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The Book of Hard Things: A Novel Hardcover – October 8, 2003


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Product Details

  • Hardcover: 240 pages
  • Publisher: Farrar, Straus and Giroux; 1 edition (October 8, 2003)
  • Language: English
  • ISBN-10: 0374115591
  • ISBN-13: 978-0374115593
  • Product Dimensions: 8.6 x 5.8 x 0.9 inches
  • Shipping Weight: 13.8 ounces
  • Average Customer Review: 3.3 out of 5 stars  See all reviews (7 customer reviews)
  • Amazon Best Sellers Rank: #2,754,774 in Books (See Top 100 in Books)

Editorial Reviews

From Booklist

*Starred Review* Just as a reader would expect from the author of Four Wings and a Prayer (2001), a captivating treatise on monarch butterflies, Halpern evinces a heightened awareness of nature and bracing insights into how place shapes people's psyches in her wryly funny, wholly entrancing, ultimately shattering debut novel about life in a small, poor, inbred logging town. Halpern's hapless but well-meaning 18-year-old hero, Cuzzy, has ended up homeless and unemployed, what with his father in a mental institution, his mother deceased, and his irrepressible girlfriend, Crystal, holed up incommunicado with their baby boy. Never in his wildest dreams could Cuzzy have imagined his involvement with Porsche-driving Tracy, a 43-year-old visitor deeply mourning the death of his best friend, Algie, a brilliant, and gay, ethnomusicologist. Cultured yet naive, Tracy, at the behest of a minister, offers Cuzzy a place to stay on Algie's fabled family estate, a job helping him sort through Algie's intriguing archives, and, therefore, an introduction to the wider world, but the local roughnecks assume it's all about sex, leading to a tragic confrontation. Halpern's gripping tale about life's myriad hardships astutely considers the dangers inherent in any cross-cultural exploration and the sad truth that compassion must be relearned at every step. Donna Seaman
Copyright © American Library Association. All rights reserved

Review

"Sue Halpern has written wonderful books of nonfiction, but sometimes nonfiction to fiction isn’t a transition that can be made gracefully. Not only is the writing in her first novel unself-conscious—which is what grace amounts to when applied to literature, I think—but the words seem organic to the page. The Book of Hard Things is powerful and sad, and sometimes very funny, and it is the debut of a brilliant new writer of fiction."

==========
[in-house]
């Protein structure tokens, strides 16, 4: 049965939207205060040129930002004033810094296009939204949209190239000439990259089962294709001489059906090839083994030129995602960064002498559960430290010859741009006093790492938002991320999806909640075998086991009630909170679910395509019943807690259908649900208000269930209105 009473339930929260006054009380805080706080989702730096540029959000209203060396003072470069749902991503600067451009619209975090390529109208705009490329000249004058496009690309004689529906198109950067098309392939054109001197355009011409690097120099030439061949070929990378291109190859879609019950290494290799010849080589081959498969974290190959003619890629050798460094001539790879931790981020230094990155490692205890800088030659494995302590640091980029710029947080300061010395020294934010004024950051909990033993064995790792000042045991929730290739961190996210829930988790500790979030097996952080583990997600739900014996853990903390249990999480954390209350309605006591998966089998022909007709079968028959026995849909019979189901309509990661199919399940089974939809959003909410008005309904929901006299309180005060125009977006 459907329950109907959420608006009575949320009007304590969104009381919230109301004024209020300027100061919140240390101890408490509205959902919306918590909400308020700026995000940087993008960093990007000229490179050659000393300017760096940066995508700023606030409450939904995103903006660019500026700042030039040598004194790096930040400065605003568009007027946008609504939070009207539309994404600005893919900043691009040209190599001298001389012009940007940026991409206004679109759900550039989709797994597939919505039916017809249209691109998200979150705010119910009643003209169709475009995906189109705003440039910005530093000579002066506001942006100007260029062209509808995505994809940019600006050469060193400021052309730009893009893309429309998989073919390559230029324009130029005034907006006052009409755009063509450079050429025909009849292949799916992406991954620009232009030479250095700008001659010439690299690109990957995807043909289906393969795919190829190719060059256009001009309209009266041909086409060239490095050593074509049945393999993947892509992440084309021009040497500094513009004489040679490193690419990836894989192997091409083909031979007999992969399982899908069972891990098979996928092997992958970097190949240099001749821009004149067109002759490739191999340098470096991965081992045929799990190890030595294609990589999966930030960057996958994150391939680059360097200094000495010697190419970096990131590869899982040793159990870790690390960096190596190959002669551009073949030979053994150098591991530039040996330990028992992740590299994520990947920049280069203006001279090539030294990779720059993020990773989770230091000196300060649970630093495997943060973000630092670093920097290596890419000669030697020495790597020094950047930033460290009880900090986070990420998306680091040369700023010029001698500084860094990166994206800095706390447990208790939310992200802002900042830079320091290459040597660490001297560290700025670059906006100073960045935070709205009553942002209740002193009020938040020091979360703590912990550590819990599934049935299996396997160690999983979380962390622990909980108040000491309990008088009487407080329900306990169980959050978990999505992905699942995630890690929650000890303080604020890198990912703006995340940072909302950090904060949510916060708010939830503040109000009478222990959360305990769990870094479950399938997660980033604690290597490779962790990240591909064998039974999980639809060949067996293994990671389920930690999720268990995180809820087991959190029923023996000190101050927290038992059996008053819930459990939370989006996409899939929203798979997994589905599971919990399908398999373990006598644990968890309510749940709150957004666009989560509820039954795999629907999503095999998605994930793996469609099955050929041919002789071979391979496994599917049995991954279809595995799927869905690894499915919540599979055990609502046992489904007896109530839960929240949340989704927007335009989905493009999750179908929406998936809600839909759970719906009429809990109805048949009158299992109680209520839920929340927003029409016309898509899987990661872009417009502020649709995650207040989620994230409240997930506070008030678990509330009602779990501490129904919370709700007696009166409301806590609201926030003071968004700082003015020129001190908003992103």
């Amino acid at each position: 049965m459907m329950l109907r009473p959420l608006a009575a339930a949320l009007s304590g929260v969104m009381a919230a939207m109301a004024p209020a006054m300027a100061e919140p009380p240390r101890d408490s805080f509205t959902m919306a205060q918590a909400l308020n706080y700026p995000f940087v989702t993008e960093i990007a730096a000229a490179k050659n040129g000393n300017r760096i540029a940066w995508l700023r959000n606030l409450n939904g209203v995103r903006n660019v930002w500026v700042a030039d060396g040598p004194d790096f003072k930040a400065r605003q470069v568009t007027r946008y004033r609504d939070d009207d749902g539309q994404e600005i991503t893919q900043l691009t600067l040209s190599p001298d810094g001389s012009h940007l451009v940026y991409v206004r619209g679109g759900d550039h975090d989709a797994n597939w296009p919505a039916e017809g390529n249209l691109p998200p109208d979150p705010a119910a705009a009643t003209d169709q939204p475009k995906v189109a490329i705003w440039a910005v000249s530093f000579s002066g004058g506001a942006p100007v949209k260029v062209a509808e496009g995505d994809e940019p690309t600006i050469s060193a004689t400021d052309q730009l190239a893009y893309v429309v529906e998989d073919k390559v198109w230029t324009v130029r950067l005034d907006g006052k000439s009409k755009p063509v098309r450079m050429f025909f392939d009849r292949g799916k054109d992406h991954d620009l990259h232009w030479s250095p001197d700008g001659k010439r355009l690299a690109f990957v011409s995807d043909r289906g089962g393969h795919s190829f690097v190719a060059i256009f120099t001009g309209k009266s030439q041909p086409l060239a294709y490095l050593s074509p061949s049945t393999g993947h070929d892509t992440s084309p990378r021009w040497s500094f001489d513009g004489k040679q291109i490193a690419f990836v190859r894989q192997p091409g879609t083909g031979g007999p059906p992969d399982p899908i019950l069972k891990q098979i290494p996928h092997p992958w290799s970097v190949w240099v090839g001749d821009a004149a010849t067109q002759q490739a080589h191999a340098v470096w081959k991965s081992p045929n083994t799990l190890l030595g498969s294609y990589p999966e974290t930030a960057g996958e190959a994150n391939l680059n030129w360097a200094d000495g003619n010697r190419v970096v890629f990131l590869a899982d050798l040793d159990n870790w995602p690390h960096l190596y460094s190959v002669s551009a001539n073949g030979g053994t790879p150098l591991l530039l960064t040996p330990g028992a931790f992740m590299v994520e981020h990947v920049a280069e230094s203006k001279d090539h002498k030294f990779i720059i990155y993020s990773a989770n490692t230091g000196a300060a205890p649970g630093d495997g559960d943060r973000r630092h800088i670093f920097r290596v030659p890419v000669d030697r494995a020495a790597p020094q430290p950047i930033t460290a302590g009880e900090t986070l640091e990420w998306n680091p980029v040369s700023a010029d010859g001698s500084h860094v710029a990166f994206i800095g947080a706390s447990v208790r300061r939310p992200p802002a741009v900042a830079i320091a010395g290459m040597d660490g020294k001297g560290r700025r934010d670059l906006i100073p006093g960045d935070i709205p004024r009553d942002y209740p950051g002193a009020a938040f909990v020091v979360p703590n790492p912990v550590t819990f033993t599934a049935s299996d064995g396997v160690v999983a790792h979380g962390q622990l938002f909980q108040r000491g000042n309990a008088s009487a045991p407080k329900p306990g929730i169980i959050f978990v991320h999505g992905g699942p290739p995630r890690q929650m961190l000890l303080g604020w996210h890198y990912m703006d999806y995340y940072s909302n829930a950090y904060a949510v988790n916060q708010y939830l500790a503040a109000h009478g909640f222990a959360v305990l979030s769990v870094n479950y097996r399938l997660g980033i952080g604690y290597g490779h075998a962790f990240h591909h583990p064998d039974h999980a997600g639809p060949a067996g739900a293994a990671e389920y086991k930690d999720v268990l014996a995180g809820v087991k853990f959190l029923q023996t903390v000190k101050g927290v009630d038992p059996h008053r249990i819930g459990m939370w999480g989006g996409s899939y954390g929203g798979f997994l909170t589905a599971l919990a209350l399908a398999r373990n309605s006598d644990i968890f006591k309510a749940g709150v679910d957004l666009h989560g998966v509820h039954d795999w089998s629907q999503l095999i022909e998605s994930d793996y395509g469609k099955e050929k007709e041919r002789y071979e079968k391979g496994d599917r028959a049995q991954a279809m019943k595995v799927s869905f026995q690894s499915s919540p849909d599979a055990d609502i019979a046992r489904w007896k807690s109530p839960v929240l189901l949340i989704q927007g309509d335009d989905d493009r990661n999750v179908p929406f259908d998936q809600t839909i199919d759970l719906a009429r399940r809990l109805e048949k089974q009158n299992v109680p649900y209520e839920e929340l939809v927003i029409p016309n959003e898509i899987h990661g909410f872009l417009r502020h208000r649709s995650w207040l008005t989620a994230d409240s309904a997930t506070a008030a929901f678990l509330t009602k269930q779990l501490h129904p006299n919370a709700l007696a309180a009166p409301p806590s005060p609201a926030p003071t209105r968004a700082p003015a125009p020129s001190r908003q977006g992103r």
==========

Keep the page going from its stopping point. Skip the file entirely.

--Robb Forman Dew

"A gem of a book, alternately fragile and durable, exposed then secretive, it’s a tale of metamorphosis, erosion, fault-and-fracture lines, lucid crystallization, and all the other forces that form our lives, interior and exterior."
--Rick Bass

"Sue Halpern has an eye that is penetrating without harshness and an ear perfectly attuned to the defenses of the wounded. She finds beneath the most adamant surfaces the hurt places that can heal, and her riveting novel challenges and moves us to see, beyond the particulars of class and worldliness, how loss can yield to caring."
--Rosellen Brown


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Customer Reviews

3.3 out of 5 stars
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Most Helpful Customer Reviews

Format: Hardcover
This novel has been sitting on my shelf for several years, one of a quartet of books my daughter read in a January term class at Middlebury College, where Halpern teaches. The setting is a small town in the Adirondacks, where the townies struggle to make a living in the post-logging era while just up the road a new generation of robber barons are erecting enormous lodges in the exclusive woods first settled by the likes of J.P. Morgan and Cornelius Vanderbilt. The main character is Cuzzy Gage, an 18-year-old on a fast track to loserdom whose preacher father was carted off to the insane asylum when he was nine and whose mother died of an aneurysm a few years later. When the story starts, Cuzzy's homeless and unemployed, living in the woods with the help of a high-school honey and estranged from the mother of his infant son, a girl who pores over women's magazines and is ambitious to get out one day. The plot kicks in with the arrival in town of Tracy Edwards, a Manhattan English teacher who dropped out after the death of his best friend, a gay ethnomusicologist who seems to have died of AIDs, and is living in the dead friend's ancestral lodge while cataloguing his papers and writing a narrative of his life. Tracy hires Cuzzy to help him with the papers and in locating the dead man's tree house somewhere in the dense forested acreage of the estate. Ever so slowly, Cuzzy begins to blossom as the numbness of his tragic circumstances begins to wear off and his innate curiosity revives, with tiny tendrils of feeling unfolding and a slender stalk of intelligence growing toward the light. But the changes in Cuzzy inspire fear and rage in some of those he's leaving behind, which culminates in a hideous crime.